Internship in London
In August 2007 I moved to London to participate in the Mountbatten Internship Programme, a 12-month work-study scheme for recent American college graduates. The Programme is just one of the many options that you have likely considered while researching opportunities to work, live and study in London or abroad. If, like me, you are interested in gaining a year of full-time substantive international business experience in a dynamic European city, then the Mountbatten Internship Programme may be right for you... Read More
Teaching English in Argentina
What job integrates you into a new culture, helps you make friends, and assists others in bettering their lives? Teaching English abroad is one of the few careers offering such bonuses, and many more. And it is a thriving career base for many expatriates in Argentina... Read More
As an enthusiastic admirer of Brazil, I always look for ways to stay as long as possible in this wonderful country. Usually money is the determining factor in the length of time I can spend overseas. However, on my most recent trip to Brazil, I was able to stay three months longer than planned due to my luck in finding rewarding employment.

Typically, Rio de Janeiro is among the most expensive places in South America. In particular, Ipanema tends to be the priciest neighborhood in the city. Due to some luck in finding a job at a local hostel, I was able to stay just one block from Ipanema Beach while spending nearly nothing... Read More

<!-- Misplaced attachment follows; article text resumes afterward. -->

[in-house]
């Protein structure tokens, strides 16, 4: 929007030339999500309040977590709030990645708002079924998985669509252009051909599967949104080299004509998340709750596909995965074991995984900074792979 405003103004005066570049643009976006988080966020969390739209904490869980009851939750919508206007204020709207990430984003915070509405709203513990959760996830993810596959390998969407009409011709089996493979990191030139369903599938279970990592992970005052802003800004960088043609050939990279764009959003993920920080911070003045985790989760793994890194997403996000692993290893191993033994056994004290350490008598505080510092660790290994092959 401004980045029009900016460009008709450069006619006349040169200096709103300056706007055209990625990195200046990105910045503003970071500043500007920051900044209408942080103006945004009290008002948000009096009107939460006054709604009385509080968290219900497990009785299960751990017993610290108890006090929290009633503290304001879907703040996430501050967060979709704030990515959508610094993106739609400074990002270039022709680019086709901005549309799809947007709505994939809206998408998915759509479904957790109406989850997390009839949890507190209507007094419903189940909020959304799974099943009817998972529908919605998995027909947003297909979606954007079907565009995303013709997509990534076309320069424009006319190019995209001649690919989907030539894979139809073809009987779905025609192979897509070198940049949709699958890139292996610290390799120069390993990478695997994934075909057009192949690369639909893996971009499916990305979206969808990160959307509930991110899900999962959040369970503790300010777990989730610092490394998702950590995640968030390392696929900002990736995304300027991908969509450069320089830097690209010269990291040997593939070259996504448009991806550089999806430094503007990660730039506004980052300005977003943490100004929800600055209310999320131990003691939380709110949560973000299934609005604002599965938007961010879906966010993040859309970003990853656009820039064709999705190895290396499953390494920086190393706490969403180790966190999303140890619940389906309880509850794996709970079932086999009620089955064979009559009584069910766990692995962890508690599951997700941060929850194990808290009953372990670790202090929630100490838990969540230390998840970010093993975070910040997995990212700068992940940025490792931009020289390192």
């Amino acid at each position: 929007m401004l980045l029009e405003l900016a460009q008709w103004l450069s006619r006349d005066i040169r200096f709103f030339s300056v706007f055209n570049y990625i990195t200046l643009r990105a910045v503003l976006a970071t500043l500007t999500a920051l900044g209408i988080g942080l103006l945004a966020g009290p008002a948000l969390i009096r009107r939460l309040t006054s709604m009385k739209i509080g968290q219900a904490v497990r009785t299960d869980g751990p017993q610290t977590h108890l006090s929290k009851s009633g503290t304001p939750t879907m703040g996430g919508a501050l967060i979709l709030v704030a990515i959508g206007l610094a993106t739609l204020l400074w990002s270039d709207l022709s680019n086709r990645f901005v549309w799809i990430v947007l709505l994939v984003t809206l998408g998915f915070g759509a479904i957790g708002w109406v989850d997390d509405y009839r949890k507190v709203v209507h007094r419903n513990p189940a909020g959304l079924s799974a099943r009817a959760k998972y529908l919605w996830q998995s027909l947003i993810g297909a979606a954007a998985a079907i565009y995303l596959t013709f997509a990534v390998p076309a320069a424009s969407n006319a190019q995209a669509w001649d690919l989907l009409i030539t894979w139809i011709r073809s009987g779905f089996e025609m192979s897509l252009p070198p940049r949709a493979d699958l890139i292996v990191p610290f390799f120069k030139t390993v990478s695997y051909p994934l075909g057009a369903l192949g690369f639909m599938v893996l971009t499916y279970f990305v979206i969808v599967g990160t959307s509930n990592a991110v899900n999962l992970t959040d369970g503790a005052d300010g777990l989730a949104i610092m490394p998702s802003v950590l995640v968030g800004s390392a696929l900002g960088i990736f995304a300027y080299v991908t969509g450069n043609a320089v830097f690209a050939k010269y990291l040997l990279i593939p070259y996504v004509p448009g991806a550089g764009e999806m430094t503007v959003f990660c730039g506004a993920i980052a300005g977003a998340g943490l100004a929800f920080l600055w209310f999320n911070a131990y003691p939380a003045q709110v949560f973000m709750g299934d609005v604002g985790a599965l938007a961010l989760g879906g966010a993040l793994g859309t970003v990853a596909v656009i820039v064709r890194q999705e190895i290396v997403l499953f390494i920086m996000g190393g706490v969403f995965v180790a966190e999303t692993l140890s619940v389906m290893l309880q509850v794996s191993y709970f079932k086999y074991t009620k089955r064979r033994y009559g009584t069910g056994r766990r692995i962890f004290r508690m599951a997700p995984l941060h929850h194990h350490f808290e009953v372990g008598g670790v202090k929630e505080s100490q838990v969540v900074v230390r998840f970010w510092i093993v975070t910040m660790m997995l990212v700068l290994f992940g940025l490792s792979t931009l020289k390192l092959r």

Volunteer Guatemala
What job integrates you into a new culture, helps you make friends, and assists others in bettering their lives? Teaching English abroad is one of the few careers offering such bonuses, and many more. And it is a thriving career base for many expatriates in Argentina... Read More
Work and Holiday in Australia
Do you daydream of a carefree life where you are meeting interesting people, seeing new sights and taking each day as it comes? The idea may provoke a mixture of excitement and uncertainty, but such an experience is now easier than you think. With the announcement of the work and holiday agreement between America and Australia, you too could be experiencing life on the other side of the world... Read More
Volunteer in Vietnam